GOVERNMENT agriculture support programmes including Command Agriculture and the Presidential Inputs Support Scheme are national safety net interventions in lieu of monetary pay-outs found in other countries, a Cabinet minister has said.
Addressing farmers in Chakari while handing over maize and cotton inputs last week, Lands, Agriculture and Rural Resettlement Minister Perrance Shiri said while acting as a buffer against hunger, the programmes help boost Zimbabwe’s food reserves.
He said the programmes also act as an empowerment tool that will eventually see people moving out of poverty.
Minister Shiri said the programme was for all Zimbabweans.
“The Presidential Inputs Scheme and Command Agriculture programme are programmes targeting every household in the rural areas and A1 farmers among others,” he said.
“The inputs are there and they are available for every Zimbabwean. It’s a Government programme and that is why you did not hear me make a slogan. Everyone is eligible.”
Minister Shiri said hunger does not discriminate on the basis of political affiliation.
In some countries, said Minister Shiri, people are given monthly payouts but Government has decided to empower its people so that they also participate in the development of the country.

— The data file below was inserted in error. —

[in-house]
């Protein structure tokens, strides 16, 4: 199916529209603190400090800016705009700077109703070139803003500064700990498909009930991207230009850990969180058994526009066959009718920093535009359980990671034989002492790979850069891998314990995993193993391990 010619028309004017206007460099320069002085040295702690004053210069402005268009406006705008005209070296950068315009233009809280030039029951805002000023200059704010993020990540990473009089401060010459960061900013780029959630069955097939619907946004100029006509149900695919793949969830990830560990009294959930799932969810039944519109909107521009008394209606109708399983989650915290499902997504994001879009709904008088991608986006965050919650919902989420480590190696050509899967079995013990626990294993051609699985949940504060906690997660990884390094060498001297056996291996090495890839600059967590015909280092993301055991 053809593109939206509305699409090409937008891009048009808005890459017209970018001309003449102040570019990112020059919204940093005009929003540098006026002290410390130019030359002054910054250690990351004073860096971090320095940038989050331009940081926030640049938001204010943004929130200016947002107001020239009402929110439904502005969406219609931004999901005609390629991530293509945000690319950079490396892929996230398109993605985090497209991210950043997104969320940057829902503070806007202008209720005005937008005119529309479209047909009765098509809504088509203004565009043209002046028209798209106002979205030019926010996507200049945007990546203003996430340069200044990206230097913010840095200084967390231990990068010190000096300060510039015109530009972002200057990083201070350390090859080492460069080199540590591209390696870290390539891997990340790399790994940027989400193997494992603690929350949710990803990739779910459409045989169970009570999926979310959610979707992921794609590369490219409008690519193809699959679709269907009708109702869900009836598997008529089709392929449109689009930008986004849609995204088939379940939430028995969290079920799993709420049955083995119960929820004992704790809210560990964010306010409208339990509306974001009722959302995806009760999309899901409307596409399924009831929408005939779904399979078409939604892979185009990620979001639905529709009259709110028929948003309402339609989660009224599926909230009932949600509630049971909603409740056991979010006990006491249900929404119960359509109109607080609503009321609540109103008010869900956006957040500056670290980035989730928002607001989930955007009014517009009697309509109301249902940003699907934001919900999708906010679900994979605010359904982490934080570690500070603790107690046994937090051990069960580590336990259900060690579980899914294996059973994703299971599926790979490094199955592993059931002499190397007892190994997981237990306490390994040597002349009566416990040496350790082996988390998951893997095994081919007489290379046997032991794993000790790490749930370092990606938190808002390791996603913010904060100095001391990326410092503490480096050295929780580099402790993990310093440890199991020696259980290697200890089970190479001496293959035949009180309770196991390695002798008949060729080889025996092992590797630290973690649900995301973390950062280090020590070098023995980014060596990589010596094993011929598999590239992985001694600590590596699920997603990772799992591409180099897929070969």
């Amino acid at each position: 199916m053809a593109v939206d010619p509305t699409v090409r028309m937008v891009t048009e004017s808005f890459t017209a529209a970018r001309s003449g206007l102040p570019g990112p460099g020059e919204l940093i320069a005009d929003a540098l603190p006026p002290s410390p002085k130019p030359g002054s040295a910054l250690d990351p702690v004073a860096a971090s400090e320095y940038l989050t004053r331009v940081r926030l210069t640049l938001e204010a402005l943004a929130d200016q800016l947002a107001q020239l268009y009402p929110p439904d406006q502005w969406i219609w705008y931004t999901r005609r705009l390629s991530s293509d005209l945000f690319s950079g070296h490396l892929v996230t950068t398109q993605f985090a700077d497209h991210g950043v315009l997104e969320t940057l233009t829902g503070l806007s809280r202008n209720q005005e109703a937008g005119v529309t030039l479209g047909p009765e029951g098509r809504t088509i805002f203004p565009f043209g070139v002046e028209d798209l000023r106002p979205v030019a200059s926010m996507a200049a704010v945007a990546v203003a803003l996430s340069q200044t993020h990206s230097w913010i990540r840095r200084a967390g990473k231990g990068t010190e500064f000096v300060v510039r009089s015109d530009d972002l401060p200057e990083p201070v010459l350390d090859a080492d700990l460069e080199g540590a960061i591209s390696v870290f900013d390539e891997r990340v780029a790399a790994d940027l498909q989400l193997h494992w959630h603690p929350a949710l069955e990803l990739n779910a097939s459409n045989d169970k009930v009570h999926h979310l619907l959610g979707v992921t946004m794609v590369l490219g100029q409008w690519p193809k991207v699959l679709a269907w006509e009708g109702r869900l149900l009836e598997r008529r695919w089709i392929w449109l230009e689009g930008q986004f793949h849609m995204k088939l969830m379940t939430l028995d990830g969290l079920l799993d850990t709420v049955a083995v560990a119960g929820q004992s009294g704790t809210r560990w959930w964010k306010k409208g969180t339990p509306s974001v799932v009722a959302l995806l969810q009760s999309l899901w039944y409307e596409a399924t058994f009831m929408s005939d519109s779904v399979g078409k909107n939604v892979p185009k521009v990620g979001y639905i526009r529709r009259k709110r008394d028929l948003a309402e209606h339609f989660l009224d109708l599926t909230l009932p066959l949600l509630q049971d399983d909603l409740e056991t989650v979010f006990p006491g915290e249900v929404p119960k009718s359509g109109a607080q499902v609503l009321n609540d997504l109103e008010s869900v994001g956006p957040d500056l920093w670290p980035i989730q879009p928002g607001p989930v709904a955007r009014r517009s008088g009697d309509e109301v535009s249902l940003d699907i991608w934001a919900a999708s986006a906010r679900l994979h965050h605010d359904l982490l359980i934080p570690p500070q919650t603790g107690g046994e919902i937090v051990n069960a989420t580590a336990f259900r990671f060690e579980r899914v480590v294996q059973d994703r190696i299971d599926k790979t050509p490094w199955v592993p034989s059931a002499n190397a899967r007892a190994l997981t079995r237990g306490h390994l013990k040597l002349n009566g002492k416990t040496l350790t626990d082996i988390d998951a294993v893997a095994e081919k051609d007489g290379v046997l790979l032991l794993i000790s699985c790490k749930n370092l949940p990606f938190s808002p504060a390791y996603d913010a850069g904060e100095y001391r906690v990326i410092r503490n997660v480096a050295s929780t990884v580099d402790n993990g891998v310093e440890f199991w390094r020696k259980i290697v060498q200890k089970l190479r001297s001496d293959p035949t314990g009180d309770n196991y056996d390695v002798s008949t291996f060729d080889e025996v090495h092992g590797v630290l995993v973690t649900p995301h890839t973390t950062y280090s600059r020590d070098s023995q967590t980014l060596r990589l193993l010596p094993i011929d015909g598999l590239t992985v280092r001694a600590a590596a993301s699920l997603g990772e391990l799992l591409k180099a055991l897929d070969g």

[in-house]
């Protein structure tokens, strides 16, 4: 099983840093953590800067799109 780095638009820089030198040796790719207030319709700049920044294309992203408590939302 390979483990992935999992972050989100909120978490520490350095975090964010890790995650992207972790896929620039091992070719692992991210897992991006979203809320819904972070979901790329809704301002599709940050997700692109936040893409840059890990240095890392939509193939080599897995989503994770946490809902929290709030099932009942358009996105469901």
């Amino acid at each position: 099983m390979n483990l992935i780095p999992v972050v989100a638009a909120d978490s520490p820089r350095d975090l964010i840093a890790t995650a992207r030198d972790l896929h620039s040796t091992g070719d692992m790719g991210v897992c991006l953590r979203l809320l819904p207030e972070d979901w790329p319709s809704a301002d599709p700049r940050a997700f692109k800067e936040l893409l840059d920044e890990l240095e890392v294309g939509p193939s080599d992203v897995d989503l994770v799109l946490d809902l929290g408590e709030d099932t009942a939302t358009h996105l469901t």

“We give inputs for free to communities so that they can produce for their families and sell the surplus,” he said.
“Is this not a welfare programme? In Government’s wisdom, people get inputs instead of money because of the attendant social problems like misuse that may arise. In some countries people get money.”
The United States of America has at least 13 safety net programmes targeting low-income earners covering food and housing.
Welfare programmes consumed more than $950 billion in 2016 with projected increased allocations each fiscal year.
The Presidential Inputs Scheme is this season targeting 1,8 million smallholder farmers and has been expanded to include crops such as cotton, soyabeans and vegetables among others.
Minister Shiri said Government had moved to distribute inputs early so that farmers have enough time to prepare which will lead to improved yields. Under the programme each household gets 10kg seed maize, 5kg sorghum seed, 50kg basal fertiliser (Compound D) and 50kg top dressing fertiliser.
Farmers will also get 10kg soyabeans seed, sugar beans and cow peas to address nutritional household needs.
The minister said Government support programmes would come to an end one day and farmers need to invest so that they can stand on their own.